- (d) an electrical insulating means for insulating the segments of the segmented timing electrode from one another and the segments of the segmented main discharge electrode from one another; and
- (e) an excitation pulse applying means for applying a voltage pulse across the timing electrodes; the segments of the segmented timing electrode being such that the distance between each of them and the other timing electrode permits discharges between the said other timing electrode and the segments at instances in time to supply sharpened voltage pulses successively to the segments of the segmented main discharge electrode and thereby cause temporally and spatially separated discharges between the two main discharge electrodes to provide a travelling wave laser discharge along the lasing gap in which the excitation front of the discharge travels at the speed of the laser light.
2. A laser as claimed in claim 1, in which the main discharge electrodes are spaced-apart a constant amount along their length.
3. A laser as claimed in claim 1, in which the timing electrodes are sharpened to induce a corona discharge between them.
4. A laser as claimed in claim 1, in which the main discharge electrodes are rounded to induce a glow-type discharge between them.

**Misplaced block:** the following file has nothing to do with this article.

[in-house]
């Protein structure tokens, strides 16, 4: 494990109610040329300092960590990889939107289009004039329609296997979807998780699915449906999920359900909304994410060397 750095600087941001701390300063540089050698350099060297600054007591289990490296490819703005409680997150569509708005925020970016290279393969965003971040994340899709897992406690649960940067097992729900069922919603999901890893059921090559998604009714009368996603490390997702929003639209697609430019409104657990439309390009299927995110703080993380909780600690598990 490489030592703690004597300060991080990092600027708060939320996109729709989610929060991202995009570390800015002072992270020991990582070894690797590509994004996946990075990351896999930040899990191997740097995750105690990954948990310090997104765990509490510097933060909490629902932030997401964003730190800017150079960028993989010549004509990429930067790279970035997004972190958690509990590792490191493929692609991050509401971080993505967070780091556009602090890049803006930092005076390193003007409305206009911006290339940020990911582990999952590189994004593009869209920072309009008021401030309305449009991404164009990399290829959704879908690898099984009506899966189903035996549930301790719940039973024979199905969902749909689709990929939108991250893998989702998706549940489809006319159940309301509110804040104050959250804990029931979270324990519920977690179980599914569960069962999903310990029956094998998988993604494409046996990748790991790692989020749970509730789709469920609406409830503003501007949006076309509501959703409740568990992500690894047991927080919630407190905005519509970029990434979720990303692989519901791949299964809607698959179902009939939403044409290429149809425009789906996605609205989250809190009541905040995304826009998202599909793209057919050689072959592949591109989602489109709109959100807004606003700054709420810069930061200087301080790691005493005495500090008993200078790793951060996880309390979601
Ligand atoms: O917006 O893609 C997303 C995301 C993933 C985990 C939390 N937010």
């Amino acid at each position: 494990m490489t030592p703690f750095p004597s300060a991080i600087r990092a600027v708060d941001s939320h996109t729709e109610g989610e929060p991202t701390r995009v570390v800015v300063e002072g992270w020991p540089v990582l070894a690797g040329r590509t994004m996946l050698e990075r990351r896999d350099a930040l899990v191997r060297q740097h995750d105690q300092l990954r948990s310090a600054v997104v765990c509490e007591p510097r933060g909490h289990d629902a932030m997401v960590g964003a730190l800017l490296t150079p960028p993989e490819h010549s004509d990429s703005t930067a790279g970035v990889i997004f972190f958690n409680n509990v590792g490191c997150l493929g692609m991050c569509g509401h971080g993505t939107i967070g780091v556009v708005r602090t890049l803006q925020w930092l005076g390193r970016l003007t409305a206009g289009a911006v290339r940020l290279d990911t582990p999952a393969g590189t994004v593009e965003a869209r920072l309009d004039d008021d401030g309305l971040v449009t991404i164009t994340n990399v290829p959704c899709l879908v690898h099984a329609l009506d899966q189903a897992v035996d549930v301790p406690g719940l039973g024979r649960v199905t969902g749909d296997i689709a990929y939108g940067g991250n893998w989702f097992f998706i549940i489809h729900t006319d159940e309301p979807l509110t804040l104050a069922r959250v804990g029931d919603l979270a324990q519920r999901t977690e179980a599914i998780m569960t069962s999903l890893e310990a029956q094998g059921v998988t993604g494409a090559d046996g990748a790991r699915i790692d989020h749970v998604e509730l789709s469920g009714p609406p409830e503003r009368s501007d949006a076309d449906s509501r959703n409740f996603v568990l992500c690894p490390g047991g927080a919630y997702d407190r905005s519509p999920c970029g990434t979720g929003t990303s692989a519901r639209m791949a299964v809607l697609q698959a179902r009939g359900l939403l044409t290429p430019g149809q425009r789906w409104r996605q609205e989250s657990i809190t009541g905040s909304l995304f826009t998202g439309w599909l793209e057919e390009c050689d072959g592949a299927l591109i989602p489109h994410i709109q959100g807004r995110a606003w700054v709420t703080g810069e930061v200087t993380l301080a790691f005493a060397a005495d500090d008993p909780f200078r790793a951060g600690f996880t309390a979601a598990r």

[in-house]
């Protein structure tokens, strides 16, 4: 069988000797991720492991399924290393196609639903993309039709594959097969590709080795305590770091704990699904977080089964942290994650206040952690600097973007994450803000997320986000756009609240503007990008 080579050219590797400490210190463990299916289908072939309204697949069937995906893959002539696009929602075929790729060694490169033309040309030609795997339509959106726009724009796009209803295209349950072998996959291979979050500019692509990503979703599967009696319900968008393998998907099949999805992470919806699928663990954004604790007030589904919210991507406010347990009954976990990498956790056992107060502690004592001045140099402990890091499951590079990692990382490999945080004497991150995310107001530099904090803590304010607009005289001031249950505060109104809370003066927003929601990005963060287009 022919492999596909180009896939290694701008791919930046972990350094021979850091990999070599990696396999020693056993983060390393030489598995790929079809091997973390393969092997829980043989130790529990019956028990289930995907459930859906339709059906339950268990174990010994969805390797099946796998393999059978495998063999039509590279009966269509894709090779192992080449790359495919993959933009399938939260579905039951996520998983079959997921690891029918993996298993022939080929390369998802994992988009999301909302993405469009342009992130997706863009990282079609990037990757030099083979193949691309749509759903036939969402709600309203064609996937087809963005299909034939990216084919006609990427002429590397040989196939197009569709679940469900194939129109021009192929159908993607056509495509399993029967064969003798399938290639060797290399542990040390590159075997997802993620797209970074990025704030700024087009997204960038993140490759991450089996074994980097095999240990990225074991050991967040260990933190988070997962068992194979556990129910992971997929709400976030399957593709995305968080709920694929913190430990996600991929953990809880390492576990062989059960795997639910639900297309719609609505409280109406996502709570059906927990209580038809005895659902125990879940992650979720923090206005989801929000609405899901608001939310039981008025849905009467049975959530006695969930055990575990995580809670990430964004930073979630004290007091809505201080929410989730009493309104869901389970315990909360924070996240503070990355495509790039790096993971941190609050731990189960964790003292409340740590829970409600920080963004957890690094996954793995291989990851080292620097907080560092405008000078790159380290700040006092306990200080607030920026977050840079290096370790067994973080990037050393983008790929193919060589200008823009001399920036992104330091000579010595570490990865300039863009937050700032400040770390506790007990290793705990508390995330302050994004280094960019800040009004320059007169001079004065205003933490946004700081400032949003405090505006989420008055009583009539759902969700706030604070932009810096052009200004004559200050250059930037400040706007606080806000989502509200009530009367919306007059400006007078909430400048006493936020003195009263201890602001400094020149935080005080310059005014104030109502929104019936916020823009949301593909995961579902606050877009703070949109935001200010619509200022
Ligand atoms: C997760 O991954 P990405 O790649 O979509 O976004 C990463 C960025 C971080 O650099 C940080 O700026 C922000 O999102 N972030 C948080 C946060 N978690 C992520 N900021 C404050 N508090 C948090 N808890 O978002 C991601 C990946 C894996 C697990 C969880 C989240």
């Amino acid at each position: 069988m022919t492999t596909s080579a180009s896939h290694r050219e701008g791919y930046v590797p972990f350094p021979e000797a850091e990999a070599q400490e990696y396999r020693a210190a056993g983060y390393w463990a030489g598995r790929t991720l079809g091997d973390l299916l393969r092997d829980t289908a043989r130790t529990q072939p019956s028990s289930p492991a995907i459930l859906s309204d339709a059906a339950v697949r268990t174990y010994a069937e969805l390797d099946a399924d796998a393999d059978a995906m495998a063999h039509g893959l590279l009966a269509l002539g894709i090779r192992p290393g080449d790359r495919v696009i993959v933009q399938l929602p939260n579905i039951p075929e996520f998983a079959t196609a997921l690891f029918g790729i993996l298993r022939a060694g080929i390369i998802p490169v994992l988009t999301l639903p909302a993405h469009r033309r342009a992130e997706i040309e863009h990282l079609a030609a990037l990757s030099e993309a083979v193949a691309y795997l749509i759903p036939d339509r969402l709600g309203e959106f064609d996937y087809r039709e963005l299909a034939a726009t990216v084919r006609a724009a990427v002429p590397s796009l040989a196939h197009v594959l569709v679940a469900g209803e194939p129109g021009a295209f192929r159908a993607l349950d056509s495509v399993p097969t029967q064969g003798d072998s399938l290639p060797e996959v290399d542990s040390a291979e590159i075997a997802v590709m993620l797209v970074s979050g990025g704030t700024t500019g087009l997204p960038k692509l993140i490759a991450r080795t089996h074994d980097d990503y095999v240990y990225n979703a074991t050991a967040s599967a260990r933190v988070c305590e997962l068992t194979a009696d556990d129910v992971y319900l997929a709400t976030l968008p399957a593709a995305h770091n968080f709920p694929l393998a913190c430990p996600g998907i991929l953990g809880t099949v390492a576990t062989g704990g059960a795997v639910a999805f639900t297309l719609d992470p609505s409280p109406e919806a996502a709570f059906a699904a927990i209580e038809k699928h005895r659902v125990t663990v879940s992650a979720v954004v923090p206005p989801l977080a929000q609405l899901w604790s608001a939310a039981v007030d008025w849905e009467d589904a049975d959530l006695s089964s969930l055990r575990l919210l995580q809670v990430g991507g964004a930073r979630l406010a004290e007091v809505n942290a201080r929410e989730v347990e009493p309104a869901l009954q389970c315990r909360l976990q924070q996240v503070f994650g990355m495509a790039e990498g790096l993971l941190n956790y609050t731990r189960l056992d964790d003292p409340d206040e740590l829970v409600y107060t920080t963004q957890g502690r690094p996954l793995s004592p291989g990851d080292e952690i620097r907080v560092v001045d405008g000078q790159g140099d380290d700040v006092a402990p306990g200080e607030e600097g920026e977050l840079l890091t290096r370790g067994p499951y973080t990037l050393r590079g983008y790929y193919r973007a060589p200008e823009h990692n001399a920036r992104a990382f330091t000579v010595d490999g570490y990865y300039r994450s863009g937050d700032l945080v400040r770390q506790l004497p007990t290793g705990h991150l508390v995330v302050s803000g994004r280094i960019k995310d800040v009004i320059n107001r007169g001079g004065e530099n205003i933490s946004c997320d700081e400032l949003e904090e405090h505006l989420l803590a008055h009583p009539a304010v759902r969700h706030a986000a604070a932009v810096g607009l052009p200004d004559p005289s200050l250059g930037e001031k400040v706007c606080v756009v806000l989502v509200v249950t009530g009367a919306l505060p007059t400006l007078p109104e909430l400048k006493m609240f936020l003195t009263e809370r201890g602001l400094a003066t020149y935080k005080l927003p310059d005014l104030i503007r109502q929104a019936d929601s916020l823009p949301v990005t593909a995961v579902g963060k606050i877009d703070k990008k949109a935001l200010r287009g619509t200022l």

5. A laser according to claim 1, in which both timing electrodes are segmented.
6. A laser according to claim 1, in which both main discharge electrodes are segmented.
7. A laser according to claim 1, in which the excitation pulse applying means applies across the timing electrodes a voltage pulse having a potential substantially greater than the maximum break-down voltage of the timing discharge gap.
|3571745||March 1971||Altman et al.|
|4053853||October 11, 1977||Collins, Jr.|
- VON Bergmann et al., Journal of Applied Physics, vol. 47, No. 10, Oct. 1976, pp. 4532-4534. Bergman, E. E., Applied Physics Letters, vol. 28, No. 2, Jan. 15, 1976, pp. 84-85. Herden, W., Physics Letters, vol. 54 A, No. 1, Aug. 11, 1975, pp. 96-98. VON Bergmann, H. M., Applied Physics Letters, vol. 27, No. 10, Nov. 15, 1975, pp. 553-555. Strohwald et al., Applied Physics, vol. 28, No. 5, Mar. 1, 1976, pp. 272-274.
Filed: Jan 31, 1977
Date of Patent: Dec 19, 1978
Assignee: South African Inventions Development Corporation (Pretoria)
Inventors: Victor H. Hasson (San Jose, CA), Hubertus M. VON Bergmann (Pretoria)
Primary Examiner: William L. Sikes
Law Firm: Ladas, Parry, Von Gehr, Goldsmith & Deschamps
Application Number: 5/764,106
International Classification: H01S 3097;